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Marion Horstmann Online Teaching Innovation Grant

The Marion Horstmann Online Teaching Innovation Grant funds the development of outstanding online teaching and learning strategies.

Proposals will be judged on:

  • anticipated impact on student learning, engagement, and retention;
  • potential for wide-spread adoption across or within disciplines;
  • potential for scalability; and
  • record of outstanding teaching.

View a list of previous grant recipients and proposals.

Award amount


2018-2019 Timeline

  • Applications open: April 2
  • Proposal deadline: June 4
  • Award announced: July 2

Instructor expected to teach Spring 2019 or Summer 2019.

Eligibility Requirements

Recipients of the award must have taught two semesters at Washington University in St. Louis and are required to teach one University College online or hybrid course that makes use of the proposed teaching strategy. Recipients may also be asked to present the teaching strategy at the annual University College Online Showcase.

Proposal Guidelines

Proposals should be limited to three pages and should address the following:

  • Description of the proposed teaching and learning strategy. Where relevant, include links or examples that illustrate the strategy.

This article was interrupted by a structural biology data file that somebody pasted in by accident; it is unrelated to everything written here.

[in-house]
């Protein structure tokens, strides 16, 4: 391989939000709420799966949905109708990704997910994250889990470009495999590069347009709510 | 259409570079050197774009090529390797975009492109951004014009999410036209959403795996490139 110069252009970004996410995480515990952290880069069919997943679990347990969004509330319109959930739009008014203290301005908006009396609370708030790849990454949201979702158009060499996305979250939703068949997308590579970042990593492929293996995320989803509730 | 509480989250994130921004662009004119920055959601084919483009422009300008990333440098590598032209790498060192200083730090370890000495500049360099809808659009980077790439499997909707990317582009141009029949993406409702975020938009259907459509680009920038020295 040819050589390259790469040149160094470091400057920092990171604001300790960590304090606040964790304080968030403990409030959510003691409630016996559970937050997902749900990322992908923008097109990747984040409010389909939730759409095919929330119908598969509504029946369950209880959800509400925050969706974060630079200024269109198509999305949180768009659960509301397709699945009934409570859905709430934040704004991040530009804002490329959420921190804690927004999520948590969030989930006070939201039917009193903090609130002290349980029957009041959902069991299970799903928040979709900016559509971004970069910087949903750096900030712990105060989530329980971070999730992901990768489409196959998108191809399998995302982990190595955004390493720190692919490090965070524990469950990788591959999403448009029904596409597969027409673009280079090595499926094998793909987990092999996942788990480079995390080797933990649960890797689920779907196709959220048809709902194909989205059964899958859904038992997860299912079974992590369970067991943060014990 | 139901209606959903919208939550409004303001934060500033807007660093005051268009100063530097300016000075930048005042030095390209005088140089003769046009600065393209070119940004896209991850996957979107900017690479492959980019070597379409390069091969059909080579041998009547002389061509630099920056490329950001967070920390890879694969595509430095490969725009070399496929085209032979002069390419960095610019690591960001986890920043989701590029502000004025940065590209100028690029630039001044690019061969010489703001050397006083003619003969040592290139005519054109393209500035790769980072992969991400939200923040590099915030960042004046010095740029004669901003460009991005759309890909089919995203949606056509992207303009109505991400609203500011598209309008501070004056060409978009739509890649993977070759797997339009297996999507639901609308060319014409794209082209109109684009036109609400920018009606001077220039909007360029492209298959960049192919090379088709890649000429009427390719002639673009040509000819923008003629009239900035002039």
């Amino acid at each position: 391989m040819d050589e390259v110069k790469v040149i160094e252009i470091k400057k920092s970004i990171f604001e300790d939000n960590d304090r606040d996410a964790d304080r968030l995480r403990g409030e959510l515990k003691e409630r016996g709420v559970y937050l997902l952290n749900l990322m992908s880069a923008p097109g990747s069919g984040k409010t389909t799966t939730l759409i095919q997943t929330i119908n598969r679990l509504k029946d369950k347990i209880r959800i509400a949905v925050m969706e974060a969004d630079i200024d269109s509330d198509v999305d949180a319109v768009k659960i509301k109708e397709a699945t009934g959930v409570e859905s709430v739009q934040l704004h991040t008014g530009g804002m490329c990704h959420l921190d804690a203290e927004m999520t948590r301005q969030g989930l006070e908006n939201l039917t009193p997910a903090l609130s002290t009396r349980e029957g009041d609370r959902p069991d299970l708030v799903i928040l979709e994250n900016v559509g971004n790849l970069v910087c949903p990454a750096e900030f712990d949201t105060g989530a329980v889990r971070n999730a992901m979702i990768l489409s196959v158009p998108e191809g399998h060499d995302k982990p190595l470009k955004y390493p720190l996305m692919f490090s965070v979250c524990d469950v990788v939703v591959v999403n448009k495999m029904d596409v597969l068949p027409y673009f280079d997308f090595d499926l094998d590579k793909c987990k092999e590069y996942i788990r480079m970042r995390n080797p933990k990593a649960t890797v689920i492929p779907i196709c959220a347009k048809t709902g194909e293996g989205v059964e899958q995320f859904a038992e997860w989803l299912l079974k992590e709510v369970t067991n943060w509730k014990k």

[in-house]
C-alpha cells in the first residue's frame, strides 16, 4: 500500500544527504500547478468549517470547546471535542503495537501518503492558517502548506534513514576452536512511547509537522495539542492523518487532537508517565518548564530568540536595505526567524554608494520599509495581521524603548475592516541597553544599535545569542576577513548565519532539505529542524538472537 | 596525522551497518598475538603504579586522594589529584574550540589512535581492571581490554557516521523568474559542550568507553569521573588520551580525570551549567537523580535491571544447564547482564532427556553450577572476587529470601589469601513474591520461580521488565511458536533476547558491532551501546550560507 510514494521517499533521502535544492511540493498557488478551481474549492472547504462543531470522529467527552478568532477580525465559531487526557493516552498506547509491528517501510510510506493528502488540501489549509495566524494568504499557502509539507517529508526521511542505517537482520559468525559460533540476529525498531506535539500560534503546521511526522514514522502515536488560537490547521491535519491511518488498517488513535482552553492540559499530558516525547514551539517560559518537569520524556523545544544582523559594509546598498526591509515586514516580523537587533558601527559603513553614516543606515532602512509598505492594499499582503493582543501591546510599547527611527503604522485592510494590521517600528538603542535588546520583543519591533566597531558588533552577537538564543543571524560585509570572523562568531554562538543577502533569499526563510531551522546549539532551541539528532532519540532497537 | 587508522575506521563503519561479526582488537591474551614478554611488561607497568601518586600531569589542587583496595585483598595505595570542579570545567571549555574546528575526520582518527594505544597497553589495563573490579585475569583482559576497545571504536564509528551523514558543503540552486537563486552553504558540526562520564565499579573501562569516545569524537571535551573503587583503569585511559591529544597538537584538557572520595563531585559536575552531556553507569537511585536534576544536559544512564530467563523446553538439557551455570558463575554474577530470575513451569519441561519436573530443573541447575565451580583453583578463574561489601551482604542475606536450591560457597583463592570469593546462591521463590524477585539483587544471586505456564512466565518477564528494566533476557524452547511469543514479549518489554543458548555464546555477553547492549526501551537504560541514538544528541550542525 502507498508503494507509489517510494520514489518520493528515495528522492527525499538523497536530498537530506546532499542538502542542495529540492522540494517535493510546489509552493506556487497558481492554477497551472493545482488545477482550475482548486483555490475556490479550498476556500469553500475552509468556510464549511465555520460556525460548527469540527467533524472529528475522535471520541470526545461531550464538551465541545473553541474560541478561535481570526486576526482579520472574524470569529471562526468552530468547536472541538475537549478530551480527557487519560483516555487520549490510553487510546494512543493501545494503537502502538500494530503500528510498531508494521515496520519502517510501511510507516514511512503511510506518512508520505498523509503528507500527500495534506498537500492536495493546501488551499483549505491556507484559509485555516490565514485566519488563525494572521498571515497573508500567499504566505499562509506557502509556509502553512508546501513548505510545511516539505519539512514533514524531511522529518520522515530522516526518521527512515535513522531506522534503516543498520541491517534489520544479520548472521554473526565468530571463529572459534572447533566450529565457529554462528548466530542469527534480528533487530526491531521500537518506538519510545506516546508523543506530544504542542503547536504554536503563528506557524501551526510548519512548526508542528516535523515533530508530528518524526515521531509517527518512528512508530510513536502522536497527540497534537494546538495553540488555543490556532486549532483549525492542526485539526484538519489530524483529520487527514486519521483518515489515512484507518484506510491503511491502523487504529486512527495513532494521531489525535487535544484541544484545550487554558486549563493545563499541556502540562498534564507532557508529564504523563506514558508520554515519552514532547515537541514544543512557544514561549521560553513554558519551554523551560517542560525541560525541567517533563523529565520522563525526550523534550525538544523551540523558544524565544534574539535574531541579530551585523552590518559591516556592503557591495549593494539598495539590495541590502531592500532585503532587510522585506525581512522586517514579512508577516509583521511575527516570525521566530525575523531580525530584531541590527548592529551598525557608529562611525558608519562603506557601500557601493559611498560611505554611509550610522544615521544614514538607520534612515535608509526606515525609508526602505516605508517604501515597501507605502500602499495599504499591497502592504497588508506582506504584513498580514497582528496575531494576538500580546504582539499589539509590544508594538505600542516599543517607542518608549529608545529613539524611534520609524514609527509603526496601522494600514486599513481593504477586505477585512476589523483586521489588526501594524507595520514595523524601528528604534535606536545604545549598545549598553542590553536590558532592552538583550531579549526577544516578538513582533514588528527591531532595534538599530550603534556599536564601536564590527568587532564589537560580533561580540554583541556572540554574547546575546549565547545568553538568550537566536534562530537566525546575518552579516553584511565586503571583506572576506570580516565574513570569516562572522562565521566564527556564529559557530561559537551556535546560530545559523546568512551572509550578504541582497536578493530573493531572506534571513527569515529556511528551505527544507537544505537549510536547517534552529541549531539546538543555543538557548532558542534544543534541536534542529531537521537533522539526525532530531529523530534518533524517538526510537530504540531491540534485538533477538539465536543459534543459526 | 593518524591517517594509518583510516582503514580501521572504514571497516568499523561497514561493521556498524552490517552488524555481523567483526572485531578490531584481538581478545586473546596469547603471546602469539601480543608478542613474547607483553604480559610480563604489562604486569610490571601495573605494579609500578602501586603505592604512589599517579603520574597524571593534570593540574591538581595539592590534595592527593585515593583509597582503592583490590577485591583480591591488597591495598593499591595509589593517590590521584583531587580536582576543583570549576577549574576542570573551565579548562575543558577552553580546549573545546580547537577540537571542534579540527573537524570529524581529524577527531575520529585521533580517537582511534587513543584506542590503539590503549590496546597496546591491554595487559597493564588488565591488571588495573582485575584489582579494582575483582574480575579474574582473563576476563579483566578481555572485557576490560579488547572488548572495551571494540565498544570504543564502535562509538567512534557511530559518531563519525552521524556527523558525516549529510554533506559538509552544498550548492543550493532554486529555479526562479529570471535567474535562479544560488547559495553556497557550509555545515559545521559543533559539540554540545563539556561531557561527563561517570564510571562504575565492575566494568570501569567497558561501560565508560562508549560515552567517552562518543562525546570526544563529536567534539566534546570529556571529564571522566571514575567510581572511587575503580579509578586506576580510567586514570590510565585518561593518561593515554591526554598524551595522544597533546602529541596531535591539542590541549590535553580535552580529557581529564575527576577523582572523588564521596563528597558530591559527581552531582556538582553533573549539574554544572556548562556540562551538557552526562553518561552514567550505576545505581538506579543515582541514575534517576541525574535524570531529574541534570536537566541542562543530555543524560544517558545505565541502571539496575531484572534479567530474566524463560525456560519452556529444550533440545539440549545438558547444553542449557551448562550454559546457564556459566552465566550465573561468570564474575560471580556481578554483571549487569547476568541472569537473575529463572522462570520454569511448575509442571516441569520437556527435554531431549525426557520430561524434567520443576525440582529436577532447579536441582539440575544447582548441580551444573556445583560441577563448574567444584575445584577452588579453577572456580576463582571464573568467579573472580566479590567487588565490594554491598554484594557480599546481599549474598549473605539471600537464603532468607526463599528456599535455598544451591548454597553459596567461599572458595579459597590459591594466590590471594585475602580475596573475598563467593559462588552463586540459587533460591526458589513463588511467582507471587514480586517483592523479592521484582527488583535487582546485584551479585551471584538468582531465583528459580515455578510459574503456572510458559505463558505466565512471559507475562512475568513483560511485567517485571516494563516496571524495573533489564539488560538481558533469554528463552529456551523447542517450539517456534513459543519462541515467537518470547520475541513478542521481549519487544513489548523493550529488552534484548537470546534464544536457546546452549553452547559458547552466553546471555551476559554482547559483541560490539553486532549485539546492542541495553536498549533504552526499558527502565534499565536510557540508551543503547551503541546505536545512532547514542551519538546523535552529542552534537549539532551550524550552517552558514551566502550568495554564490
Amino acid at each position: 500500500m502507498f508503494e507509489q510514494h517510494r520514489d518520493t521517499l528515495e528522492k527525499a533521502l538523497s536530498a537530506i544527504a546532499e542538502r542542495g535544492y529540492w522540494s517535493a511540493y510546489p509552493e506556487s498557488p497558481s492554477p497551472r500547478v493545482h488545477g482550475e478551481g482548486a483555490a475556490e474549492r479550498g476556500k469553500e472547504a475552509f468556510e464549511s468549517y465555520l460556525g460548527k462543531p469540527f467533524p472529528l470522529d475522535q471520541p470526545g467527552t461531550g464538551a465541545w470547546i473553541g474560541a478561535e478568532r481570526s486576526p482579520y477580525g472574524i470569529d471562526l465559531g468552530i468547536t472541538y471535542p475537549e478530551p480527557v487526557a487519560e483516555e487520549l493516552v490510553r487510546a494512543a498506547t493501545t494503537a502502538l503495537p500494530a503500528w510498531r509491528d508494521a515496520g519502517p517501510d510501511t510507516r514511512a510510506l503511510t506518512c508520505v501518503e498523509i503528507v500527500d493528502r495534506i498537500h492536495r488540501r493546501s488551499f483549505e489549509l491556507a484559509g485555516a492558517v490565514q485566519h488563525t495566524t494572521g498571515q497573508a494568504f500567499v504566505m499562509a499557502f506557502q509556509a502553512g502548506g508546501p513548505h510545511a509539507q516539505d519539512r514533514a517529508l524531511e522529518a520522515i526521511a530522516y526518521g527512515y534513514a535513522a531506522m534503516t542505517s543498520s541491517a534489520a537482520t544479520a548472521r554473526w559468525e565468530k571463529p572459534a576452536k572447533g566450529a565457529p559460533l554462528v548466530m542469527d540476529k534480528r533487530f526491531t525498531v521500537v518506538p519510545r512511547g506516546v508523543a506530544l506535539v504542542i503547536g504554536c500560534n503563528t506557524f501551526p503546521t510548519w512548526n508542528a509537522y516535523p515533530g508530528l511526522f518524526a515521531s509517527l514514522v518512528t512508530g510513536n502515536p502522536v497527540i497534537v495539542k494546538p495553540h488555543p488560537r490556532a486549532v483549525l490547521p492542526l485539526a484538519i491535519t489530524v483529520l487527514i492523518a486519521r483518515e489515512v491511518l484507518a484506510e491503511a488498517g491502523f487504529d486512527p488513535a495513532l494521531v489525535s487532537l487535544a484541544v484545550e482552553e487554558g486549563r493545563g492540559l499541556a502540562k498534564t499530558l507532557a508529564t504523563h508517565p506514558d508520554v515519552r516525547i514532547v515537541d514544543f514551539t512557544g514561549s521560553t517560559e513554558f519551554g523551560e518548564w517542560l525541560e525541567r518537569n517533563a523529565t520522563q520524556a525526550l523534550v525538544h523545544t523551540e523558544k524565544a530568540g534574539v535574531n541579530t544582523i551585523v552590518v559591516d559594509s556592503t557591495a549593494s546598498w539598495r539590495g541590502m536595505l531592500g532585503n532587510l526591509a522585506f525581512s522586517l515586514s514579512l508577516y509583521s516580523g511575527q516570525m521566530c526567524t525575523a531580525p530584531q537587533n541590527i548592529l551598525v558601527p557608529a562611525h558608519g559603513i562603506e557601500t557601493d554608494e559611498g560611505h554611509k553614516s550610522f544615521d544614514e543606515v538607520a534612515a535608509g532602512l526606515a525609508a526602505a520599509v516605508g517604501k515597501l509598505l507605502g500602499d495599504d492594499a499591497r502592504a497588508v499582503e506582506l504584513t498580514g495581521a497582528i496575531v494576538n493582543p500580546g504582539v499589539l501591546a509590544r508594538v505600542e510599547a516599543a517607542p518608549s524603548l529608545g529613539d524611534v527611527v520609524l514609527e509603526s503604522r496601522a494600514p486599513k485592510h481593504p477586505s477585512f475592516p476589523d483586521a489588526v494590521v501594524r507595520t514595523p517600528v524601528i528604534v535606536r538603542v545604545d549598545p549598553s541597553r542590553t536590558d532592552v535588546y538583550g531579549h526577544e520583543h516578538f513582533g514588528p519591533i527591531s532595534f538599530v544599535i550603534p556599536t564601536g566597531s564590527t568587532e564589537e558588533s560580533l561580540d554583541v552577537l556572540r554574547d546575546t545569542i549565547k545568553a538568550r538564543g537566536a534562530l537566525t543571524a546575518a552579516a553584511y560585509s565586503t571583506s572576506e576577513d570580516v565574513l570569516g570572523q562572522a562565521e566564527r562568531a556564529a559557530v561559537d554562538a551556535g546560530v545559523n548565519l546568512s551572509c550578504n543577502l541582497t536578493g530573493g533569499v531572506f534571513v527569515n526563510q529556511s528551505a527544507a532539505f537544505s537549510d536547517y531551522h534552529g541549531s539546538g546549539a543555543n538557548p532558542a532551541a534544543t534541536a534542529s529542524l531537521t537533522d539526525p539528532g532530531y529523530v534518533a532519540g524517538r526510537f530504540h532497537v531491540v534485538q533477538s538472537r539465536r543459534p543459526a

• Purpose: How will the strategy impact student learning, engagement, and retention?
  • Feasibility: Can the strategy be carried out with current Washington University technological resources? Are additional resources required? Explain.
  • Application: To what courses that you teach would you apply this strategy? Comment on the scalability of the proposed strategy. If granted the award, which semester(s) are you available to teach in University College?

Attach a CV; include courses taught at Washington University as part of the CV or as an addendum.

Submit your proposal

Submit proposals to Pat Matthews, Associate Dean for Academics, by clicking the button below.

Submit Proposal

Previous Horstmann Grant Recipients

Jeremy Caddel, International Affairs, proposed redesigning American Foreign Policy “to emphasize the collaborative active learning modeled on the Reacting to the Past curriculum, which integrates role-play and competitive game mechanics to inspire high levels of engagement and deep learning.”

See more of Jeremy's proposal.

Susan Craig, International Affairs, proposed teaching a course that incorporates synchronous national security decision-making simulations utilizing the Model Diplomacy simulations built by the Council on Foreign Relations.

See more of Susan's proposal.